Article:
We don’t see any specific verses that say something along the lines of “Miriam shared the gospel with Simon, and he got saved,” that’s true. But how about these…

✢The woman at the well in John 4: “So the woman left her water jar and went away into town and said to the people, ‘Come, see a man who told me all that I ever did. Can this be the Christ?’ They went out of the town and were coming to him.” (28-30)

✢The widow (and townswomen) of Nain in Luke 7: “Fear seized them all, and they glorified God, saying, ‘A great prophet has arisen among us!’ and ‘God has visited his people!’ And this report about him spread through the whole of Judea and all the surrounding country.” (16-17)

✢The friends of Tabitha in Acts 9: ” And he gave her his hand and raised her up. Then, calling the saints and widows, he presented her alive. And it became known throughout all Joppa, and many believed in the Lord.” (41-42)

✢Lydia in Acts 16: “The Lord opened her heart to pay attention to what was said by Paul. And after she was baptized, and her household as well…” (14-15)

1 Corinthians 7:12-16: “If any woman has a husband who is an unbeliever, and he consents to live with her, she should not divorce him. For the unbelieving husband is made holy because of his wife…For how do you know, wife, whether you will save your husband?”

1 Peter 3:1-6: “Likewise, wives, be subject to your own husbands, so that even if some do not obey the word, they may be won without a word by the conduct of their wives.”

The first four examples imply that various women, to one degree or another, were pointing people to Jesus. But, again, these are descriptive passages. They lend a bit of support to the idea of women sharing the gospel with others, but we build doctrine on prescriptive passages like The Great Commission. The last two examples are prescriptive passages instructing women in sharing the gospel with their lost husbands. These passages are supportive of women sharing the gospel.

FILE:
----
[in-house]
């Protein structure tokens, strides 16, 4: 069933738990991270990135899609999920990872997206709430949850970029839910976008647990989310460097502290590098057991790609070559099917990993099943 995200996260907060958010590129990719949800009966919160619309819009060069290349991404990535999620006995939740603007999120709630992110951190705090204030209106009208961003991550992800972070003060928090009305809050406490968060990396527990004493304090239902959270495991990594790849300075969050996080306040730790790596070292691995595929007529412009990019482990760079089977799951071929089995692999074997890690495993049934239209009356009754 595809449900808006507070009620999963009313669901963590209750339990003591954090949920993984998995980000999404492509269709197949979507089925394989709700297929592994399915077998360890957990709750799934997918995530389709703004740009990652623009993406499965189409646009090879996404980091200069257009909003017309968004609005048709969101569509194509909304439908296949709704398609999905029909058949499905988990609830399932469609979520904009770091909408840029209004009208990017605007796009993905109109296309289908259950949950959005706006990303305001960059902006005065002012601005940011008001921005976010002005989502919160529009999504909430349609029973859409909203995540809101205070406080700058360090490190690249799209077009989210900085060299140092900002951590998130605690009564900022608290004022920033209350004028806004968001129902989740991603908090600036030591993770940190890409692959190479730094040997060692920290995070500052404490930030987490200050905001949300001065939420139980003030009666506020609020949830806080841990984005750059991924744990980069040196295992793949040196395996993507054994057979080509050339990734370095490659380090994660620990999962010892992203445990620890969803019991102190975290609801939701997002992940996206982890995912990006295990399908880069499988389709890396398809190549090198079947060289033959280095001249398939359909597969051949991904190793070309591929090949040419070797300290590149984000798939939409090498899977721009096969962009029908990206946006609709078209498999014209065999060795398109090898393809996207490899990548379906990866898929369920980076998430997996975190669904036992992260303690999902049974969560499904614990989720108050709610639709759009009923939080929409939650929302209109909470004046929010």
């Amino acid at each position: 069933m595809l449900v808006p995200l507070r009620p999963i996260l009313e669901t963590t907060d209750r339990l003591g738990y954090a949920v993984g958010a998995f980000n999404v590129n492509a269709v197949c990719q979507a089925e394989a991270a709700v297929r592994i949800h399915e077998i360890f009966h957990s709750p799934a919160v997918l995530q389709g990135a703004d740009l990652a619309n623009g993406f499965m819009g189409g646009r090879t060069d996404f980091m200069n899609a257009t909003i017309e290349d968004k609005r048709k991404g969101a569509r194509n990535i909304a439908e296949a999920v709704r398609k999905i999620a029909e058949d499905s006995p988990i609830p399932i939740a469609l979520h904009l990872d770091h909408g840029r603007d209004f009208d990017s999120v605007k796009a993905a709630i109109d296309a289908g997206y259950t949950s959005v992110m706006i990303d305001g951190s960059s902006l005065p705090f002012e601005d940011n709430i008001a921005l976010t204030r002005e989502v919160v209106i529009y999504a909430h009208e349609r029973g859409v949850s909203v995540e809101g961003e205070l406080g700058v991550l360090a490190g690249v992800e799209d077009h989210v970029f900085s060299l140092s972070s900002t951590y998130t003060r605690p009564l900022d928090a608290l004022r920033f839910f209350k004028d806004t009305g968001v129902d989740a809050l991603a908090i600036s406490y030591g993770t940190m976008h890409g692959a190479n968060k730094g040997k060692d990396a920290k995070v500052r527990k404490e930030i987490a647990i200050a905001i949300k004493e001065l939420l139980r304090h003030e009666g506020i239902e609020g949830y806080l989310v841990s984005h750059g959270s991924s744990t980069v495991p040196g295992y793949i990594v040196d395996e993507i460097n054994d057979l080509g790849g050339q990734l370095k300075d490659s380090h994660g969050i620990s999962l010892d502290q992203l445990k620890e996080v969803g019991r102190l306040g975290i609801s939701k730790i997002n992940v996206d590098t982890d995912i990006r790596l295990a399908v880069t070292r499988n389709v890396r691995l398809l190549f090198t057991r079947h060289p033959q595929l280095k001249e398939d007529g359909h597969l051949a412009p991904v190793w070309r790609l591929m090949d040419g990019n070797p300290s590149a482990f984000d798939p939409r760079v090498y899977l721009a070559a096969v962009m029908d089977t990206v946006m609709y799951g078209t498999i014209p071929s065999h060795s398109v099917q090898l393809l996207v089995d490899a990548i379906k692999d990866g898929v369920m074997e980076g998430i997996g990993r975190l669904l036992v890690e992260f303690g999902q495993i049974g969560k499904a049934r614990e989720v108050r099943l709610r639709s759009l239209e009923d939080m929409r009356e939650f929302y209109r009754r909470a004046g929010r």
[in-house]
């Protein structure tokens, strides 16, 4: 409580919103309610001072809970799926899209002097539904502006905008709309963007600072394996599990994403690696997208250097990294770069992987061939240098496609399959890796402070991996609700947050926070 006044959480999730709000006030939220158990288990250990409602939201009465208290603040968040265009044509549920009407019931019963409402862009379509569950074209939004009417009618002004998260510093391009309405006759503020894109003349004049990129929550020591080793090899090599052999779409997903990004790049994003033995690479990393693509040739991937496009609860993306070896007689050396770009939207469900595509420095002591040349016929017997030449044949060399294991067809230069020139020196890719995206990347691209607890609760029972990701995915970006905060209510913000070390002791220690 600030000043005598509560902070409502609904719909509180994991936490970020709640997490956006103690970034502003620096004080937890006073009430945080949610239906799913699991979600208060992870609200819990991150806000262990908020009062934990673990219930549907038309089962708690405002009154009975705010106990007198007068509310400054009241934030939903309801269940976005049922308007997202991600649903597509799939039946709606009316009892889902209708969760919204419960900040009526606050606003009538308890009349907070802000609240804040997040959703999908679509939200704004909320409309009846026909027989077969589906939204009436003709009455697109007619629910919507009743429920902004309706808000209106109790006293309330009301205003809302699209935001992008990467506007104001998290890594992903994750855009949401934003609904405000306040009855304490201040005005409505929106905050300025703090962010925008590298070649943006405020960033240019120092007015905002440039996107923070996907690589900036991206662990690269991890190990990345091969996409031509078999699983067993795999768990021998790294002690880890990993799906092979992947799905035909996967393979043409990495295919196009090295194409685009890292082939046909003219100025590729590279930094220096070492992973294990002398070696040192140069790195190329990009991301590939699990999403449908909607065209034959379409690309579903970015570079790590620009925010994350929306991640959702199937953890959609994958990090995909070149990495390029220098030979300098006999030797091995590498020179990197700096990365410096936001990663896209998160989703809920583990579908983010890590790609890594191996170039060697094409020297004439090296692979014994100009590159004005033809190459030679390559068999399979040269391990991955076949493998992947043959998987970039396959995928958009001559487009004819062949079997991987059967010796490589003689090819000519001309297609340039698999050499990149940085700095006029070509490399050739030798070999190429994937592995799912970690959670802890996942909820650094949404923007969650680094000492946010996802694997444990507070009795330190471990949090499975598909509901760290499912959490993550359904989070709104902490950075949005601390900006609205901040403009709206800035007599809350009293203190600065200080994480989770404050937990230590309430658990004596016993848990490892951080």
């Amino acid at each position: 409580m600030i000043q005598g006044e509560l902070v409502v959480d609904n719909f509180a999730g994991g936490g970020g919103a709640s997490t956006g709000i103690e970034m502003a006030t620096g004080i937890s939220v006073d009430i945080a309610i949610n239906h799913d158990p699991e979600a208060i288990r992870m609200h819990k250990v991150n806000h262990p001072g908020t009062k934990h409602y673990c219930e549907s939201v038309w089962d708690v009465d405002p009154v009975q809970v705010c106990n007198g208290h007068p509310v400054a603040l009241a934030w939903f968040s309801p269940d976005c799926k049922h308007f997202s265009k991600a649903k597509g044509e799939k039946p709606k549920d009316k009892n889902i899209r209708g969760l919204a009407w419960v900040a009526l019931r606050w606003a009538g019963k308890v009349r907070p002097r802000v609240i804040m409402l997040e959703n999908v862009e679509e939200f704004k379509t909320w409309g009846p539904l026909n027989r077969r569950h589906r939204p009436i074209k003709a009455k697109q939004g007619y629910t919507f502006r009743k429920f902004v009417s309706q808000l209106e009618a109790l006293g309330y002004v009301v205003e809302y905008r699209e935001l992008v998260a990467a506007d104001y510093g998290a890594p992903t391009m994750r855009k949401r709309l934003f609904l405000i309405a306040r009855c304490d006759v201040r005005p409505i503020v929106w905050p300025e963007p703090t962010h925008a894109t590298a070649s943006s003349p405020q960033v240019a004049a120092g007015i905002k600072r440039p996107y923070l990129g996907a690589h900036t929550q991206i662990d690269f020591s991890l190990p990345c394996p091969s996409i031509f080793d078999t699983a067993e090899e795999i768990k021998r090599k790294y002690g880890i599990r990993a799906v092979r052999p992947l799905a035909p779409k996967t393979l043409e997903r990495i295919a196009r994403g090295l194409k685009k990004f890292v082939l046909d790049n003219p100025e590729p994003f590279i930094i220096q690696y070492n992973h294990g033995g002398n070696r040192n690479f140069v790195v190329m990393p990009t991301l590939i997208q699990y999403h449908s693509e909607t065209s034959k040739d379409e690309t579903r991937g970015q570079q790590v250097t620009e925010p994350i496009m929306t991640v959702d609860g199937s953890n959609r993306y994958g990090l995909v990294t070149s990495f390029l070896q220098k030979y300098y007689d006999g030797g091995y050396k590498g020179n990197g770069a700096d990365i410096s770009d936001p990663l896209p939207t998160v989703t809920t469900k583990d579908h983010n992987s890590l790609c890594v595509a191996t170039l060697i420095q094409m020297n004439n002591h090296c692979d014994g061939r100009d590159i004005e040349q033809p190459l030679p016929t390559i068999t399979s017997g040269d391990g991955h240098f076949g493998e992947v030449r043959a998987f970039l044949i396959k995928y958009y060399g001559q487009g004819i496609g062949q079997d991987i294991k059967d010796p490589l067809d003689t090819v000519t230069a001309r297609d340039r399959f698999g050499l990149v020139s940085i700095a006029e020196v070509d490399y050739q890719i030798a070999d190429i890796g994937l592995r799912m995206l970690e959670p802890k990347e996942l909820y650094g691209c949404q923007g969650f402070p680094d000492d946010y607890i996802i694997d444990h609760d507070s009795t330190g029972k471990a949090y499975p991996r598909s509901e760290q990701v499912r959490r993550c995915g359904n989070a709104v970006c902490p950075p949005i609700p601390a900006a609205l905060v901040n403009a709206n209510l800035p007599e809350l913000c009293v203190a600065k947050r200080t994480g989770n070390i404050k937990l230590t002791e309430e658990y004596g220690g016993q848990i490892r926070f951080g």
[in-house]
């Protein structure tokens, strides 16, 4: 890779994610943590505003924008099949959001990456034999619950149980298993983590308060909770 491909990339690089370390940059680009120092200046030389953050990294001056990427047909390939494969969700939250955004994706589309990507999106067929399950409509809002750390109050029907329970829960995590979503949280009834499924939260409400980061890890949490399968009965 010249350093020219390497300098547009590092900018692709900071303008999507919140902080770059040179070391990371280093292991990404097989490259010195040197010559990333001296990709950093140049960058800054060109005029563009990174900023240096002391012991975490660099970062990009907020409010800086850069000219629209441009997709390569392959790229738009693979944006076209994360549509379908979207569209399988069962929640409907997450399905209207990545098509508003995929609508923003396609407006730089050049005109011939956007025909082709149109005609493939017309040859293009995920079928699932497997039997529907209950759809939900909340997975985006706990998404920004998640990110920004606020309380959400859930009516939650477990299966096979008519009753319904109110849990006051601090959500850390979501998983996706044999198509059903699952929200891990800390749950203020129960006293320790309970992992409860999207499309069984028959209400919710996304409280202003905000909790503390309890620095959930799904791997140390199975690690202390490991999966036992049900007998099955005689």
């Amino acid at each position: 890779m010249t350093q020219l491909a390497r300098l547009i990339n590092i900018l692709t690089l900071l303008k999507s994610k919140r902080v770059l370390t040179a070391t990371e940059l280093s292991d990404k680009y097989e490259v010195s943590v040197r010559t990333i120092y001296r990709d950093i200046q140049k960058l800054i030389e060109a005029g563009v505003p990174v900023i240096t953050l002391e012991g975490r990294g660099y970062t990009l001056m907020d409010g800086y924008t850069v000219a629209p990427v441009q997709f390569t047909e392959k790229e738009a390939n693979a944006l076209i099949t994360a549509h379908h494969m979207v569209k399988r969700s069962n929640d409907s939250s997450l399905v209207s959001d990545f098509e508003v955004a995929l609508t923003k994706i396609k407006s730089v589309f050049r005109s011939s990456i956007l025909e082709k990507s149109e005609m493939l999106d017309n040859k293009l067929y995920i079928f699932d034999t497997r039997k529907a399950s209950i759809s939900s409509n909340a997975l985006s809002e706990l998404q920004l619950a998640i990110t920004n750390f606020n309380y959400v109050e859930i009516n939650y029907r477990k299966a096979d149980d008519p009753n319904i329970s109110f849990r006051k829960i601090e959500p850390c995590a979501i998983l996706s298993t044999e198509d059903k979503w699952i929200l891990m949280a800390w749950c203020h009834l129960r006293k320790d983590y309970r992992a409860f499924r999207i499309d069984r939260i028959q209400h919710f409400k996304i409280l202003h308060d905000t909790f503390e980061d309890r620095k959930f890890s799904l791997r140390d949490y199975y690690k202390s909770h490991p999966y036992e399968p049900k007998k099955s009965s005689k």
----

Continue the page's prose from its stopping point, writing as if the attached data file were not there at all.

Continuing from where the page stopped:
Evangelism at Theology Gals

4. Because we don’t see any specific New Testament examples of women sharing the gospel or any explicit commands for women to share the gospel, it violates the regulative principle for women to share the gospel with the lost.
Well, as I mentioned above, we do see descriptive passages that at least hint at women sharing the gospel, and we also see prescriptive passages that explicitly instruct women in sharing the gospel with their lost husbands. But The Great Commission and other passages that are general commands to all followers of Christ to share the gospel are the strong and emphatic passages we draw doctrine from, not the more tangential passages. So even if the regulative principle did apply to evangelism, it would be supported by Scripture.

But the regulative principle doesn’t apply to evangelism as the full terminology – the regulative principle of worship – helps us to understand. The regulative principle applies to the corporate worship service, not evangelism, not marriage, not finances, not employment, not parenting, nor any other biblical issue. Just corporate worship.

 

Are women to carry out The Great Commission? Yes. We are to carry it out in the way Christ has prescribed for godly Christian women.


¹Rock Your Role: Oh No She Di-int! Priscilla Didn’t Preach, Deborah Didn’t Dominate, and Esther Wasn’t an Egalitarian

If you have a question about: a Bible passage, an aspect of theology, a current issue in Christianity, or how to biblically handle a family, life, or church situation, comment below (I’ll hold all questions in queue {unpublished} for a future edition of The Mailbag) or send me an e-mail or private message. If your question is chosen for publication, your anonymity will be protected.